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I have many test points on a board, a small DAQ, and an SMU that I can program with LabView. Depending on the test, I need to change which test point the SMU is sending/measuring voltage or current.

To do this, I figured I should use a series of analog switches, and control the switch paths by using the DAQ's few outputs. (Eg. Outputting the high/low binary 000 sends the signal to the first test point TP1; 001 routes the SMU to TP2, etc.)

However, some of the tests I'm automating require sourcing/sinking up to 500mA of current from the SMU to the test point, and most switches advertise their "high-current capacity" of 150mA or so. Additionally, my SMU signal reaches a maximum of 20V at times, so it needs to be able to handle both.

I find it hard to believe that there isn't a switch that can do what I need, so what should I be searching for?

Is this usually how this kind of task is accomplished, or is there an alternative to switches that would be better?

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  • \$\begingroup\$ Welcome. If the test points are isolated, could they have independent loads? Or does each input have optional loads? Please clarify. \$\endgroup\$ – Sparky256 Jul 10 at 21:20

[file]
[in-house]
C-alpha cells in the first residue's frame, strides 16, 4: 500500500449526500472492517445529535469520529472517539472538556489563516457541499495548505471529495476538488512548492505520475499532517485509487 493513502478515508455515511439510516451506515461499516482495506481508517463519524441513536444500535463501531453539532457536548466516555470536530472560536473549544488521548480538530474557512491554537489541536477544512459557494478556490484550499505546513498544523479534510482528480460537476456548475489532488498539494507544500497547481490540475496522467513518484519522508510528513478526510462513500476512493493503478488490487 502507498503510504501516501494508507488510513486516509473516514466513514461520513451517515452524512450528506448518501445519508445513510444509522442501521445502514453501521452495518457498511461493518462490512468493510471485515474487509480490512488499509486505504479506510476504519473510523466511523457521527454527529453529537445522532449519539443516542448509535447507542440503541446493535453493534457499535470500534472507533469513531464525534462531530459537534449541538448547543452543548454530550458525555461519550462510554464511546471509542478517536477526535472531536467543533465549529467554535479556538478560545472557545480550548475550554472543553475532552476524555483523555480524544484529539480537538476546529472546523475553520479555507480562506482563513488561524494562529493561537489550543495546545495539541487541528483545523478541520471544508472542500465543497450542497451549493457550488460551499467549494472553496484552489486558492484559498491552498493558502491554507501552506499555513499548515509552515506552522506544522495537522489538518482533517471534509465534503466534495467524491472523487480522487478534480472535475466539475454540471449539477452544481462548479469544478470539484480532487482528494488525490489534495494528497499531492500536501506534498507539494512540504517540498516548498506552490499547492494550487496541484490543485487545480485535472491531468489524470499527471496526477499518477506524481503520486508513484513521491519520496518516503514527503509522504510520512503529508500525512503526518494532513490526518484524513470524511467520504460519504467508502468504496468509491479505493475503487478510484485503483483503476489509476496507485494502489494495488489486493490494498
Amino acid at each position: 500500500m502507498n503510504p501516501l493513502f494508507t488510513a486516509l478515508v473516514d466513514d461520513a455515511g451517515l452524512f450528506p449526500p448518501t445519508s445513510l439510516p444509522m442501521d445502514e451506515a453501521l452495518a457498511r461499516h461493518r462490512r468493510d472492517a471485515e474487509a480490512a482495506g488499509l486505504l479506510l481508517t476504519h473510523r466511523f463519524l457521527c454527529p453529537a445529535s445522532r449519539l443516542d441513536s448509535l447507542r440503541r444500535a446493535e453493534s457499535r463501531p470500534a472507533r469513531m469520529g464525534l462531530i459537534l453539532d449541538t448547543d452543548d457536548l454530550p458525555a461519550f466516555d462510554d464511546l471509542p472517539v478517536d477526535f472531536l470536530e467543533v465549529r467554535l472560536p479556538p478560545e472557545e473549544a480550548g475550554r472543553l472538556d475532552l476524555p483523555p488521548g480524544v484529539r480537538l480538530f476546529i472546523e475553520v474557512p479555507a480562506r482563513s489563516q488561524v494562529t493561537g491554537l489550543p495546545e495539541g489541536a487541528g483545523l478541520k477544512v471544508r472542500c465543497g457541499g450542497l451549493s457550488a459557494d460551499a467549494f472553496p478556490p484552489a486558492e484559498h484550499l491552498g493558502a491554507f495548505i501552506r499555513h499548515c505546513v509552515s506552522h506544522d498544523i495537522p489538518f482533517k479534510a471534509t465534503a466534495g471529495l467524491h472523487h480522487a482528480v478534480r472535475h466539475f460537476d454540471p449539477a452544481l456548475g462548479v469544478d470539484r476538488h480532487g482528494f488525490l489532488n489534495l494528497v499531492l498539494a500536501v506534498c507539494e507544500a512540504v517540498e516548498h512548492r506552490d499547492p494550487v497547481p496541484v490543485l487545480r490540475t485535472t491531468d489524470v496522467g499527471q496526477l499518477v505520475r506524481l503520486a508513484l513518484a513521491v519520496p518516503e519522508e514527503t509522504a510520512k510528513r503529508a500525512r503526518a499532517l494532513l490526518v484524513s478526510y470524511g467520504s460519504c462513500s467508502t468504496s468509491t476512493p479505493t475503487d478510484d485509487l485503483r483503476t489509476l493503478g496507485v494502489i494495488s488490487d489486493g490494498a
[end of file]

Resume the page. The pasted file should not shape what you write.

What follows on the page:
• \$\begingroup\$ Sorry, I'm not sure what you mean by "optional loads". The board that I'm testing has a bunch of circuit paths between the test points and GND, so I'm typically taking measurements of voltage or impedance from TP## to GND, while optionally (depending on the test) sinking/sourcing current to the same (or different) test point to GND. But I believe they are all part of the same circuit. I'm not super experienced so if my response doesn't answer your question, could you elaborate what you mean? \$\endgroup\$ – Alex G Jul 10 at 21:57
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While you could look for analog mux's and switches, not many go into that range. Why not use relays? Relays support both wide voltage ranges and high currents.

Analog mux's have a varying resistance which may not sit well for your testing.

Relays have what is to be considered constant resistance and it's low usually under 1ohm.

Search for relays or SSR's at your favorite distributor.

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  • \$\begingroup\$ Awesome, thank you! Do you mind elaborating why someone would use an analog switch instead of a relay? I keep seeing "Automated Test" under the "Applications" section for the datasheets, and I can't figure out why. Eg. Some of them have huge "on" resistances, which would affect the measurement readings (and if they're much greater than the circuit you're measuring, might (I think) make a measurement inaccurate). \$\endgroup\$ – Alex G Jul 10 at 22:09
  • \$\begingroup\$ Relays are power intensive and bulky, for most test fixtures neither of those things matter normally. Relays are also easier to make prototypes with. Relays also cost more. \$\endgroup\$ – Voltage Spike Jul 10 at 22:22

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